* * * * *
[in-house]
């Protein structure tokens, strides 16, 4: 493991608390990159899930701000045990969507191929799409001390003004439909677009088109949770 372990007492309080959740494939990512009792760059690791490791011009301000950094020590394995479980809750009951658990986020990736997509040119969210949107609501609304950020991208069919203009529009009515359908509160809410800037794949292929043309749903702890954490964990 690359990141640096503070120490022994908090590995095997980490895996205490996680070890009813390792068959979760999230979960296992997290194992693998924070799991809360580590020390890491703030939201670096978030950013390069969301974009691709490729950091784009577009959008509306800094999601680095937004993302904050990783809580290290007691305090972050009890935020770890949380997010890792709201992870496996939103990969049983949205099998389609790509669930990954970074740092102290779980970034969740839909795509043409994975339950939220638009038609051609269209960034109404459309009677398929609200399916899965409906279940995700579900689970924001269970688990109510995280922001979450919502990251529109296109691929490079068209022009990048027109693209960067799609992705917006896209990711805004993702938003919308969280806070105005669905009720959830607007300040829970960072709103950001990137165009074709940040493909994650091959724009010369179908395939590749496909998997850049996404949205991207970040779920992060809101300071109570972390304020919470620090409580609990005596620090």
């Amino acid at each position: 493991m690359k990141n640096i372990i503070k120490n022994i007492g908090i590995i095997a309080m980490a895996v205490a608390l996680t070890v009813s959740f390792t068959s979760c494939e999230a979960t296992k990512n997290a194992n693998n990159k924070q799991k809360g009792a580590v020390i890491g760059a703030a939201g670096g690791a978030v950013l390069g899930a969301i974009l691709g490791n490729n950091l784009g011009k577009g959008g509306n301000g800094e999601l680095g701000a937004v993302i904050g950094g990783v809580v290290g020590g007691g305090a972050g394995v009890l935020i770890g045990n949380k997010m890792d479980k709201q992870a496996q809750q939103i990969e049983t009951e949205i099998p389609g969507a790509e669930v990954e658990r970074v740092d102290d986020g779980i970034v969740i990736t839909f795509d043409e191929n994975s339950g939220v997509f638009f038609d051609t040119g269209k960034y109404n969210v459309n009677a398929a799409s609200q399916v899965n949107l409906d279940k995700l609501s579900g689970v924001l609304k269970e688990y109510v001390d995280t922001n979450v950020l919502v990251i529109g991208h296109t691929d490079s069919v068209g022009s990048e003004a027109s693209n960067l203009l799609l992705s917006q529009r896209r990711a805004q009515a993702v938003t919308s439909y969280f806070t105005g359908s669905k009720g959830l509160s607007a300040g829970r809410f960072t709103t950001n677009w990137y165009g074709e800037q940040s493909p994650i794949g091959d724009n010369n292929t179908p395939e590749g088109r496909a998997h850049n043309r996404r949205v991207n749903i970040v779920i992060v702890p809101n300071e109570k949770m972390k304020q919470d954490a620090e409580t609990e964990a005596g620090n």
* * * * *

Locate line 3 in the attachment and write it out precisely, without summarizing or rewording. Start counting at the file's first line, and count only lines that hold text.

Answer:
């Amino acid at each position: 493991m690359k990141n640096i372990i503070k120490n022994i007492g908090i590995i095997a309080m980490a895996v205490a608390l996680t070890v009813s959740f390792t068959s979760c494939e999230a979960t296992k990512n997290a194992n693998n990159k924070q799991k809360g009792a580590v020390i890491g760059a703030a939201g670096g690791a978030v950013l390069g899930a969301i974009l691709g490791n490729n950091l784009g011009k577009g959008g509306n301000g800094e999601l680095g701000a937004v993302i904050g950094g990783v809580v290290g020590g007691g305090a972050g394995v009890l935020i770890g045990n949380k997010m890792d479980k709201q992870a496996q809750q939103i990969e049983t009951e949205i099998p389609g969507a790509e669930v990954e658990r970074v740092d102290d986020g779980i970034v969740i990736t839909f795509d043409e191929n994975s339950g939220v997509f638009f038609d051609t040119g269209k960034y109404n969210v459309n009677a398929a799409s609200q399916v899965n949107l409906d279940k995700l609501s579900g689970v924001l609304k269970e688990y109510v001390d995280t922001n979450v950020l919502v990251i529109g991208h296109t691929d490079s069919v068209g022009s990048e003004a027109s693209n960067l203009l799609l992705s917006q529009r896209r990711a805004q009515a993702v938003t919308s439909y969280f806070t105005g359908s669905k009720g959830l509160s607007a300040g829970r809410f960072t709103t950001n677009w990137y165009g074709e800037q940040s493909p994650i794949g091959d724009n010369n292929t179908p395939e590749g088109r496909a998997h850049n043309r996404r949205v991207n749903i970040v779920i992060v702890p809101n300071e109570k949770m972390k304020q919470d954490a620090e409580t609990e964990a005596g620090n």